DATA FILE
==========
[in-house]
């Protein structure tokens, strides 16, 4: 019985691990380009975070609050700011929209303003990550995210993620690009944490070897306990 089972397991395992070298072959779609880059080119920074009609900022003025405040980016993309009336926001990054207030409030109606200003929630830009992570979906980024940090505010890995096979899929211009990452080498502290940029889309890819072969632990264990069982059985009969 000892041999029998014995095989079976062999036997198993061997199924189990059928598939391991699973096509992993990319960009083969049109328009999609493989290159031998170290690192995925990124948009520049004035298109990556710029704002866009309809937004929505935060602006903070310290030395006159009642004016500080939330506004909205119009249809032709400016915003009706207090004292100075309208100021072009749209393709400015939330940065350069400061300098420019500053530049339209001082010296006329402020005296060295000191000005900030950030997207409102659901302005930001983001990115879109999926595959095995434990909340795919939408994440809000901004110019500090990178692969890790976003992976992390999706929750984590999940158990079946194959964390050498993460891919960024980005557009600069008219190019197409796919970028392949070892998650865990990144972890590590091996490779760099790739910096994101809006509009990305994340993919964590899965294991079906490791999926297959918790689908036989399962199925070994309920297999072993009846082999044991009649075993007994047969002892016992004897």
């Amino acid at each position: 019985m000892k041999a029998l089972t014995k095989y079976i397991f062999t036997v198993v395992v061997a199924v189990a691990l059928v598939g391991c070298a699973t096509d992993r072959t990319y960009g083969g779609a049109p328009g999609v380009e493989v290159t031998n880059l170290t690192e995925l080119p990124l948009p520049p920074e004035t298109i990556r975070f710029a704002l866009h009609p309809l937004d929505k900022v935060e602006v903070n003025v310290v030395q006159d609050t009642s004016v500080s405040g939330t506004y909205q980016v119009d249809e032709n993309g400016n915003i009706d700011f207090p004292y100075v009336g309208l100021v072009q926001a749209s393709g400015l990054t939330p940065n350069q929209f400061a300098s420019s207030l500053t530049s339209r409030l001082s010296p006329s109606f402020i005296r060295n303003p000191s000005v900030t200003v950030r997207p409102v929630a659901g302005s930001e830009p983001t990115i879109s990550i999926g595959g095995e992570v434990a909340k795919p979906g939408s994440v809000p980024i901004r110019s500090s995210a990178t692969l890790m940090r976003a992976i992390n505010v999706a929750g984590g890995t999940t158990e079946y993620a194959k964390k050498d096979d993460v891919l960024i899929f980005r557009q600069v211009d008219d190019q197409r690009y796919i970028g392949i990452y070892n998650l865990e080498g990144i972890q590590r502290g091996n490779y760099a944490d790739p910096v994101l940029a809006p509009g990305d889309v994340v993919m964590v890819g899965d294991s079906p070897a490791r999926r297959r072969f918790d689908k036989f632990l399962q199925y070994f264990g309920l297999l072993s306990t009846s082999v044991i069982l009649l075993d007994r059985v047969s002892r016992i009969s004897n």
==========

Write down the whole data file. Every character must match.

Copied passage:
[in-house]
């Protein structure tokens, strides 16, 4: 019985691990380009975070609050700011929209303003990550995210993620690009944490070897306990 089972397991395992070298072959779609880059080119920074009609900022003025405040980016993309009336926001990054207030409030109606200003929630830009992570979906980024940090505010890995096979899929211009990452080498502290940029889309890819072969632990264990069982059985009969 000892041999029998014995095989079976062999036997198993061997199924189990059928598939391991699973096509992993990319960009083969049109328009999609493989290159031998170290690192995925990124948009520049004035298109990556710029704002866009309809937004929505935060602006903070310290030395006159009642004016500080939330506004909205119009249809032709400016915003009706207090004292100075309208100021072009749209393709400015939330940065350069400061300098420019500053530049339209001082010296006329402020005296060295000191000005900030950030997207409102659901302005930001983001990115879109999926595959095995434990909340795919939408994440809000901004110019500090990178692969890790976003992976992390999706929750984590999940158990079946194959964390050498993460891919960024980005557009600069008219190019197409796919970028392949070892998650865990990144972890590590091996490779760099790739910096994101809006509009990305994340993919964590899965294991079906490791999926297959918790689908036989399962199925070994309920297999072993009846082999044991009649075993007994047969002892016992004897």
């Amino acid at each position: 019985m000892k041999a029998l089972t014995k095989y079976i397991f062999t036997v198993v395992v061997a199924v189990a691990l059928v598939g391991c070298a699973t096509d992993r072959t990319y960009g083969g779609a049109p328009g999609v380009e493989v290159t031998n880059l170290t690192e995925l080119p990124l948009p520049p920074e004035t298109i990556r975070f710029a704002l866009h009609p309809l937004d929505k900022v935060e602006v903070n003025v310290v030395q006159d609050t009642s004016v500080s405040g939330t506004y909205q980016v119009d249809e032709n993309g400016n915003i009706d700011f207090p004292y100075v009336g309208l100021v072009q926001a749209s393709g400015l990054t939330p940065n350069q929209f400061a300098s420019s207030l500053t530049s339209r409030l001082s010296p006329s109606f402020i005296r060295n303003p000191s000005v900030t200003v950030r997207p409102v929630a659901g302005s930001e830009p983001t990115i879109s990550i999926g595959g095995e992570v434990a909340k795919p979906g939408s994440v809000p980024i901004r110019s500090s995210a990178t692969l890790m940090r976003a992976i992390n505010v999706a929750g984590g890995t999940t158990e079946y993620a194959k964390k050498d096979d993460v891919l960024i899929f980005r557009q600069v211009d008219d190019q197409r690009y796919i970028g392949i990452y070892n998650l865990e080498g990144i972890q590590r502290g091996n490779y760099a944490d790739p910096v994101l940029a809006p509009g990305d889309v994340v993919m964590v890819g899965d294991s079906p070897a490791r999926r297959r072969f918790d689908k036989f632990l399962q199925y070994f264990g309920l297999l072993s306990t009846s082999v044991i069982l009649l075993d007994r059985v047969s002892r016992i009969s004897n």